Personalized electrical stimulation of the spinal cord, using “electrode paddles” designed specifically for spinal cord injuries, achieved short-term restoration of independent motor movements in three patients with complete sensorimotor paralysis, the journal Nature Medicine reported Monday.

This technique developed by a Swiss team of researchers, which is part of an ongoing clinical trial, demonstrates that specially designed stimulation treatments for each patient, rather than more general ones, result in “superior efficacy and more diverse motor activities” even in the most severe spinal cord injuries.

Grégoire Courtine and Jocelyne Bloch, in charge of the experiment, note that electrical stimulation of the spinal cord is currently a promising therapeutic option for restoring motor function in people with spinal cord injury.

But they point out that, until now, continuous electrical stimulation therapies using “adapted” neurotechnologies, which were originally designed to treat pain, have mostly been employed.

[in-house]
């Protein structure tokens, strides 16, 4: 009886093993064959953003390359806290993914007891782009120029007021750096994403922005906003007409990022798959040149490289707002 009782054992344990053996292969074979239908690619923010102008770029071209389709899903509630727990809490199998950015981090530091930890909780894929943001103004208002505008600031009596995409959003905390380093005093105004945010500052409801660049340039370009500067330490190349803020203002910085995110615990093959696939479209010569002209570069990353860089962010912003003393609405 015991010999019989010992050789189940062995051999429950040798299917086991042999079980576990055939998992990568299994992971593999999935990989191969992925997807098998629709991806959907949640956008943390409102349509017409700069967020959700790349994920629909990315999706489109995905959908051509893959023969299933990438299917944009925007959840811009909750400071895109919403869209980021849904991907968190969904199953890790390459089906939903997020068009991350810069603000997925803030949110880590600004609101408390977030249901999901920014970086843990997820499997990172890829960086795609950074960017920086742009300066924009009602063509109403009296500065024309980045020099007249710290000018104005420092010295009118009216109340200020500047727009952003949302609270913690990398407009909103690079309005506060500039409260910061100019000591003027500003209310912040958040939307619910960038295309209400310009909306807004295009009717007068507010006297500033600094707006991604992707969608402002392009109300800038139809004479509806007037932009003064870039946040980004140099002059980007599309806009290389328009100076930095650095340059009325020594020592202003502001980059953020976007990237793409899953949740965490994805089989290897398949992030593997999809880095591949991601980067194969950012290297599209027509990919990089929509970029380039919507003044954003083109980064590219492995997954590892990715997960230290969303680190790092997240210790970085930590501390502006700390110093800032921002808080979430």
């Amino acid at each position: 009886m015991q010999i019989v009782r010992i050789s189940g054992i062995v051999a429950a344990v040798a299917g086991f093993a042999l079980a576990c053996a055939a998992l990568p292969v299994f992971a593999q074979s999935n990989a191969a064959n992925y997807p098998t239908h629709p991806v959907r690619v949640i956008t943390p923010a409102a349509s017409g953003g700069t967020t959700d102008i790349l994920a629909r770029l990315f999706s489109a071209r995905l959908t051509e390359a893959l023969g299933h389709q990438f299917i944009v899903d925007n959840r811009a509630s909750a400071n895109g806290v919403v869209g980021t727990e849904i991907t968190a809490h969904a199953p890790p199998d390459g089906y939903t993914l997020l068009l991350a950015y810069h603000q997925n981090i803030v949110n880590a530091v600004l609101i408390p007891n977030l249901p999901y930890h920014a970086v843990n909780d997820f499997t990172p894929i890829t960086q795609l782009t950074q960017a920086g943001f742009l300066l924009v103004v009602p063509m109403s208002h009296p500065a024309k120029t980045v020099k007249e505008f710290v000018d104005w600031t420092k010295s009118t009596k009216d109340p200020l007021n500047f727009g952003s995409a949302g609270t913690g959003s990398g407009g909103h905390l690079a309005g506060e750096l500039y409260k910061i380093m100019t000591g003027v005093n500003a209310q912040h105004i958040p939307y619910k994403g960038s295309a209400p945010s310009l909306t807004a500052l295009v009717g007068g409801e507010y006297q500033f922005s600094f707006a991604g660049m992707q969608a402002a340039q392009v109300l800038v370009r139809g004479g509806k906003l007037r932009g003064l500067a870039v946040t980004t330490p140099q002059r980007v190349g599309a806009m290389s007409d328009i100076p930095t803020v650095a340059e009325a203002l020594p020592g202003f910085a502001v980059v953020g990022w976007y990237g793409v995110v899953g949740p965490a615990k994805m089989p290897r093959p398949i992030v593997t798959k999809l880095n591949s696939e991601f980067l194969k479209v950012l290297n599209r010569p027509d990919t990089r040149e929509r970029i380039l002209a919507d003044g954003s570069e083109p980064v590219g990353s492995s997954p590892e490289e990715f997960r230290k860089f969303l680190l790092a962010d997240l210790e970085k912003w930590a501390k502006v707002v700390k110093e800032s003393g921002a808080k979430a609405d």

These tailored electrical stimulation devices “fail to stimulate all the spinal cord nerves associated with leg and trunk movements, which may limit recovery of all motor functions,” they note.

Courtine and Bloch designed, along with their teams, a new electrode paddle that reaches all the nerves associated with leg and trunk movements, which they tested on three male volunteers aged 29 to 41 years.

The team further combined this technology with “a customized computational framework that allowed them to precisely position the electrode paddle for each of the patients and to customize the activity stimulation programs,” they explain.

This “optimized approach” to spinal cord stimulation restored independent walking and other motor activities, such as pedaling and swimming, to the three patients, who have complete paralysis of the legs, in a single day.

Subsequent neurorehabilitation helped these three men to be able to perform these activities independently, with the help of a tablet, outside the laboratory, the authors say.

The researchers say their study demonstrates that a personalized spinal cord stimulation treatment is more effective, opening the door to helping people with a wide range of spinal cord injuries.


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